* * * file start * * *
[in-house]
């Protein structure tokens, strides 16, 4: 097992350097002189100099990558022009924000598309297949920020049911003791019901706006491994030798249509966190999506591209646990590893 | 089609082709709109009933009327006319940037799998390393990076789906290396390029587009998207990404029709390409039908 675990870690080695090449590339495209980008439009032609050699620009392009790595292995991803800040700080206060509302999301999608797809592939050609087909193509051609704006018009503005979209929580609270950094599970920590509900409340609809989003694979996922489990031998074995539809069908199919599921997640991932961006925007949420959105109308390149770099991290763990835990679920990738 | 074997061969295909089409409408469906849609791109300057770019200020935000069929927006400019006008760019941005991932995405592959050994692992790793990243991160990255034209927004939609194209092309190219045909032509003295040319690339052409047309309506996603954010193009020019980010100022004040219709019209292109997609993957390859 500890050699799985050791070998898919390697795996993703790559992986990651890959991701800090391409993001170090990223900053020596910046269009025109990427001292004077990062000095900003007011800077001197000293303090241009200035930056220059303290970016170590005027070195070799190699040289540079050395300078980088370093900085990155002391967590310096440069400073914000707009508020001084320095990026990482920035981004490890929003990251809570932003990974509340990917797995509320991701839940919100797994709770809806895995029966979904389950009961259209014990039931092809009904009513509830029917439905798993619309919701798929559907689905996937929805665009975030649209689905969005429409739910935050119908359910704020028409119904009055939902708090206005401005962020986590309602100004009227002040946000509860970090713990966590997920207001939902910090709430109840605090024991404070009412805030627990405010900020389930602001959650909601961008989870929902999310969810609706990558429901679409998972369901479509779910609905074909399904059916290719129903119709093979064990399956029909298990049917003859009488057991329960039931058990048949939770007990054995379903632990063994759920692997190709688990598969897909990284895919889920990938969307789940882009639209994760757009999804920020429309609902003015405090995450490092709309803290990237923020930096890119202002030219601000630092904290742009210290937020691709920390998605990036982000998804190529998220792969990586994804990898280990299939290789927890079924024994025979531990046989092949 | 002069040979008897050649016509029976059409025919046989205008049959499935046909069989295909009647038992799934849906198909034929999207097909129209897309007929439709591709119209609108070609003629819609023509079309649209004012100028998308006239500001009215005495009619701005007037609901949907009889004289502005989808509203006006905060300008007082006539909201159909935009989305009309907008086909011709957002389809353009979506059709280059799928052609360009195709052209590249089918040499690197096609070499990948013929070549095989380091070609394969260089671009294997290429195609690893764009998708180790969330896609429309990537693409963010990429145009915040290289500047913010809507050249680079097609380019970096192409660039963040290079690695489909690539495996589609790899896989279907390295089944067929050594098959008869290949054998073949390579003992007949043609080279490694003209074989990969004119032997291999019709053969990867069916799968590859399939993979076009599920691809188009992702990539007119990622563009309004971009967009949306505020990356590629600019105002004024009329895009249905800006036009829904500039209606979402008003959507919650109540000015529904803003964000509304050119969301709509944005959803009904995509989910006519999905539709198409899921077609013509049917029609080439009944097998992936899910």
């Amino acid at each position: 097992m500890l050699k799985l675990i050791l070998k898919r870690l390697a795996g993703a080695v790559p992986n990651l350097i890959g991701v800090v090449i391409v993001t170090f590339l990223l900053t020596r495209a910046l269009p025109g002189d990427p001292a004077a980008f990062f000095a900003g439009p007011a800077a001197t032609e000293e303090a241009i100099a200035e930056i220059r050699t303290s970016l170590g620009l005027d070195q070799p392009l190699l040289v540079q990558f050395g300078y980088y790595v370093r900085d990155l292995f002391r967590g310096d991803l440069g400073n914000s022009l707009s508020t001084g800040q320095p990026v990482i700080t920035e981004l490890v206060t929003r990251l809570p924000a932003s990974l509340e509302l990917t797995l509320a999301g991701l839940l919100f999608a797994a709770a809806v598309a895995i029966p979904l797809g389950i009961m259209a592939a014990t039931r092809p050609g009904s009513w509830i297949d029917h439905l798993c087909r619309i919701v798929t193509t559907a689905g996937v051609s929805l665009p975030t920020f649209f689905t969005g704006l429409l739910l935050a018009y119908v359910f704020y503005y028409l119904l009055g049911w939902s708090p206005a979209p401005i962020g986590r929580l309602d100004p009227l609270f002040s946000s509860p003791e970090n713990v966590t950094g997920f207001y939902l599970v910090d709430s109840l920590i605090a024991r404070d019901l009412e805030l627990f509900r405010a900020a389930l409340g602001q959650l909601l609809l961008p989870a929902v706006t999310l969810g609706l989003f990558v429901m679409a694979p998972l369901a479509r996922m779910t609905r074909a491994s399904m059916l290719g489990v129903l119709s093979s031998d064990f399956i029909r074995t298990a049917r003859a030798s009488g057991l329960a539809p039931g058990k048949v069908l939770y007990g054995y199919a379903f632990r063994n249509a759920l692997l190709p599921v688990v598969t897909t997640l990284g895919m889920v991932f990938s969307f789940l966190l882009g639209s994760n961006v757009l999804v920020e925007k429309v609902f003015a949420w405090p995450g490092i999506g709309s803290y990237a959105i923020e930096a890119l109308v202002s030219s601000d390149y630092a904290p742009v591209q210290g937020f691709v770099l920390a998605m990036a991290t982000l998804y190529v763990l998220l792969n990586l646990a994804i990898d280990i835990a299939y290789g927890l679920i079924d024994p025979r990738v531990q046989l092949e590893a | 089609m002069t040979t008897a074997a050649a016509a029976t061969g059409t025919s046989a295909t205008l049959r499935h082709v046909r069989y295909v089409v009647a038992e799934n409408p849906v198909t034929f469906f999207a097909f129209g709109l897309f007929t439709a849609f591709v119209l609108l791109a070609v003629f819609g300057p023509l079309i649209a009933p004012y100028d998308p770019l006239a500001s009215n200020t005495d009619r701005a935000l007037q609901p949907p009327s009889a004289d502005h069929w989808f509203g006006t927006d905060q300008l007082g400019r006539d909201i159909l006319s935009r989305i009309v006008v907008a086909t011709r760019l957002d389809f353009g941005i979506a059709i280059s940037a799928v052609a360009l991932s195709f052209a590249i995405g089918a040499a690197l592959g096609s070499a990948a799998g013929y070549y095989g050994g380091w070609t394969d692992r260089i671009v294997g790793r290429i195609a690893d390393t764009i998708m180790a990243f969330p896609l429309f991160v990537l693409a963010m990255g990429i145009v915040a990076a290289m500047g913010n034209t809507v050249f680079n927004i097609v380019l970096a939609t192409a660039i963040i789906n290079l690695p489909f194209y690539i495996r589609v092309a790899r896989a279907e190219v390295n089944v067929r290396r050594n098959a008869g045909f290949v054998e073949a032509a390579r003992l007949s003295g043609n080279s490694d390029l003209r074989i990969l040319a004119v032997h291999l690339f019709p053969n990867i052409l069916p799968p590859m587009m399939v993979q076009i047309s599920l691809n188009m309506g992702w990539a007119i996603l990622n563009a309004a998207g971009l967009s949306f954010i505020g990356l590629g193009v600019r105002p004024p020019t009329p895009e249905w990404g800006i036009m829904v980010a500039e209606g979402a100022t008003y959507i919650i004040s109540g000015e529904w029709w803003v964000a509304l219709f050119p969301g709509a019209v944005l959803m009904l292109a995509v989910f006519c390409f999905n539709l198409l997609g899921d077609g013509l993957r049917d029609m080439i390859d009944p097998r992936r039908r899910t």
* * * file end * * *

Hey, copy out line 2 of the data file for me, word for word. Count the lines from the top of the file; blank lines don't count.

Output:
């Protein structure tokens, strides 16, 4: 097992350097002189100099990558022009924000598309297949920020049911003791019901706006491994030798249509966190999506591209646990590893 | 089609082709709109009933009327006319940037799998390393990076789906290396390029587009998207990404029709390409039908 675990870690080695090449590339495209980008439009032609050699620009392009790595292995991803800040700080206060509302999301999608797809592939050609087909193509051609704006018009503005979209929580609270950094599970920590509900409340609809989003694979996922489990031998074995539809069908199919599921997640991932961006925007949420959105109308390149770099991290763990835990679920990738 | 074997061969295909089409409408469906849609791109300057770019200020935000069929927006400019006008760019941005991932995405592959050994692992790793990243991160990255034209927004939609194209092309190219045909032509003295040319690339052409047309309506996603954010193009020019980010100022004040219709019209292109997609993957390859 500890050699799985050791070998898919390697795996993703790559992986990651890959991701800090391409993001170090990223900053020596910046269009025109990427001292004077990062000095900003007011800077001197000293303090241009200035930056220059303290970016170590005027070195070799190699040289540079050395300078980088370093900085990155002391967590310096440069400073914000707009508020001084320095990026990482920035981004490890929003990251809570932003990974509340990917797995509320991701839940919100797994709770809806895995029966979904389950009961259209014990039931092809009904009513509830029917439905798993619309919701798929559907689905996937929805665009975030649209689905969005429409739910935050119908359910704020028409119904009055939902708090206005401005962020986590309602100004009227002040946000509860970090713990966590997920207001939902910090709430109840605090024991404070009412805030627990405010900020389930602001959650909601961008989870929902999310969810609706990558429901679409998972369901479509779910609905074909399904059916290719129903119709093979064990399956029909298990049917003859009488057991329960039931058990048949939770007990054995379903632990063994759920692997190709688990598969897909990284895919889920990938969307789940882009639209994760757009999804920020429309609902003015405090995450490092709309803290990237923020930096890119202002030219601000630092904290742009210290937020691709920390998605990036982000998804190529998220792969990586994804990898280990299939290789927890079924024994025979531990046989092949 | 002069040979008897050649016509029976059409025919046989205008049959499935046909069989295909009647038992799934849906198909034929999207097909129209897309007929439709591709119209609108070609003629819609023509079309649209004012100028998308006239500001009215005495009619701005007037609901949907009889004289502005989808509203006006905060300008007082006539909201159909935009989305009309907008086909011709957002389809353009979506059709280059799928052609360009195709052209590249089918040499690197096609070499990948013929070549095989380091070609394969260089671009294997290429195609690893764009998708180790969330896609429309990537693409963010990429145009915040290289500047913010809507050249680079097609380019970096192409660039963040290079690695489909690539495996589609790899896989279907390295089944067929050594098959008869290949054998073949390579003992007949043609080279490694003209074989990969004119032997291999019709053969990867069916799968590859399939993979076009599920691809188009992702990539007119990622563009309004971009967009949306505020990356590629600019105002004024009329895009249905800006036009829904500039209606979402008003959507919650109540000015529904803003964000509304050119969301709509944005959803009904995509989910006519999905539709198409899921077609013509049917029609080439009944097998992936899910």